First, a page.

A wildly influential cult hit that escaped the shadow of an unsuccessful film incarnation, helped establish the teen-centric WB network, and spawned a long-running spin-off, Buffy the Vampire Slayer ran for 144 episodes between March 1997 and May 2003. Approached by Fox television executives about the possibility of a series, Joss Whedon, screenwriter of the original 1992 film, saw the chance to revisit a concept he thought had been mishandled. Refashioning the jokey film back into a mixture of drama, comedy, romance, action, and horror, Whedon and his Mutant Enemy production company found a home for their show at the nascent WB. Originally airing Monday nights and then moving, with much fanfare, to Tuesdays during its second season, Buffy the Vampire Slayer quickly became a hit -- at least by the standards of its demographically targeted network. Ratings peaked in the second and third seasons, but Buffy maintained its status as critics' darling throughout its run. By the time the show moved to the UPN network for its final two seasons, it was selling like hotcakes on DVD and airing in syndicated two-hour blocks on the FX cable channel.
Plot-wise, Buffy centered on the exploits of its titular vampire slayer, a mystical "Chosen One" who found herself living in Sunnydale, CA, an idyllic small town situated atop the mouth to hell. Plucked from a vapid life of cheerleading and parties and forced by her mystic destiny to slay vampires and vanquish demons, Buffy initially viewed her superpowers as an imposition. By the end of the series, however, she had embraced her role as steely general in a never-ending war against the forces of darkness. Joined by an ever-changing array of allies known collectively as the "Scooby gang," she spent three years learning that high school is literally hell before navigating college and grown-up responsibilities in the later seasons. As the show's tangled mythology grew, Buffy's friends began to acquire magical abilities of their own -- all the better to fight each season's "Big Bad" villain. Science fiction and horror fans loved the show for its tight continuity and sustained world-building. As numerous fans and critics have pointed out, however, the supernatural trappings functioned on a deeper, metaphorical level: they mirrored the complexities of growing up, going out into the world, and accepting one's destiny.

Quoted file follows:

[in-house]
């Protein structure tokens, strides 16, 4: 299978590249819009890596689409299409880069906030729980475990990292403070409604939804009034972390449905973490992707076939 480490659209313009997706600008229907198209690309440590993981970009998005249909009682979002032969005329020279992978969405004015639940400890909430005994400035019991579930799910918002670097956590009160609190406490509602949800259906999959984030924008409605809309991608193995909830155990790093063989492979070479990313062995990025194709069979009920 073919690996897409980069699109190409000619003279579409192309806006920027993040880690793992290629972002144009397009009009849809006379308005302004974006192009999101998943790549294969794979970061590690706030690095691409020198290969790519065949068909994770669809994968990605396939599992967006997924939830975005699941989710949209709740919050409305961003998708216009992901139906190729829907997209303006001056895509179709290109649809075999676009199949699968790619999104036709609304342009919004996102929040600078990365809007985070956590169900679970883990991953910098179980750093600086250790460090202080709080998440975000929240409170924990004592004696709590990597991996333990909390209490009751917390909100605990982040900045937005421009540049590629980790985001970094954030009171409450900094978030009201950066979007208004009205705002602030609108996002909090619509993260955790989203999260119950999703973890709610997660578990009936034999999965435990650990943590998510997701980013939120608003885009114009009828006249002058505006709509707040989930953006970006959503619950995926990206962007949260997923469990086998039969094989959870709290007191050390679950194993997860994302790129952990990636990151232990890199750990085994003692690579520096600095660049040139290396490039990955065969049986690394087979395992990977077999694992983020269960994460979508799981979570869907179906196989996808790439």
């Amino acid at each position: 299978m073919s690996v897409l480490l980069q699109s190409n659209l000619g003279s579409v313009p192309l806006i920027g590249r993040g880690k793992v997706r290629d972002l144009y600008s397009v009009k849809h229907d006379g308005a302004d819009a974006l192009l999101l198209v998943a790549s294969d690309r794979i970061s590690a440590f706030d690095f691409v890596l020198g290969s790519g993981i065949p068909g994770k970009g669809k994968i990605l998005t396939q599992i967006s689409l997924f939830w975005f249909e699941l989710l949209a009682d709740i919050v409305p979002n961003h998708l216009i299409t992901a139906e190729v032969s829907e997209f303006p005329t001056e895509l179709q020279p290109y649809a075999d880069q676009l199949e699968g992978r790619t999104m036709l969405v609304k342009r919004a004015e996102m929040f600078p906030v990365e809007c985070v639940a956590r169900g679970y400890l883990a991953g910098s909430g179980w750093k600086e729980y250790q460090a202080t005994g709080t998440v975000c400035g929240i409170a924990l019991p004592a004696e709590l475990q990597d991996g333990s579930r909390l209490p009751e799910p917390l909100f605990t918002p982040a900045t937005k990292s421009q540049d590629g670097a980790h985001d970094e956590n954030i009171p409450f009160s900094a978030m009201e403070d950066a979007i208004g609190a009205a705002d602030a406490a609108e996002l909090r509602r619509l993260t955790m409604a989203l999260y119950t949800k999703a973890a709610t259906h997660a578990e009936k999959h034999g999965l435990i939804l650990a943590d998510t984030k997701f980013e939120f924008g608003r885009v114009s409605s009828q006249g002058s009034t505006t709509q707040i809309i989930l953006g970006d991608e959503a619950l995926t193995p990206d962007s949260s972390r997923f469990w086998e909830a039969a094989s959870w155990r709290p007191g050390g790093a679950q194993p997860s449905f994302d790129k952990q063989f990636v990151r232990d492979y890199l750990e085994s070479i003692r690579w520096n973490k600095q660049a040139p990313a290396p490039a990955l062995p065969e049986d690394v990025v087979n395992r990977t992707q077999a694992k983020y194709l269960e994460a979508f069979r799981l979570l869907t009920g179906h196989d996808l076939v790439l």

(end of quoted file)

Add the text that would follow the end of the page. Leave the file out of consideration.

Sarah Michelle Gellar, a former All My Children star with a daytime Emmy to her name, became a postfeminist icon on the basis of her work as Buffy Summers and her appearances in such teen horror flicks as Scream 2 and I Know What You Did Last Summer. It was Gellar's decision not to renew her contract after the seventh season that proved to be the stake in the show's heart. Thanks to Buffy and the American Pie films, co-star Alyson Hannigan, too, became a breakout star. Both actresses remained with the series for its entire run, unlike Seth Green, who served less than three seasons before movie stardom -- most notably the Austin Powers franchise -- lured him away. As for the rest of the large and ever-changing cast, few became household names despite their wealth of TV, film, and stage experience. But David Boreanaz, who portrayed Buffy's vampiric love interest in the first three seasons, soon found himself helming the spin-off Angel with co-star Charisma Carpenter along for the ride. Angel never captured the zeitgeist in the same way that its parent show had, but it did maintain a devoted cult following through five seasons on the WB before facing cancellation a year after Buffy ended. Before the final episode of Angel even aired, rumors circulated on the Internet about future spin-offs, TV movies, and the possible launch of an animated Buffy series. Only time will tell whether the "Buffyverse" achieves the same longevity as, say, Star Trek, but the ongoing wealth of spin-off novels, comic books, and other merchandise make it seem like a pretty good bet.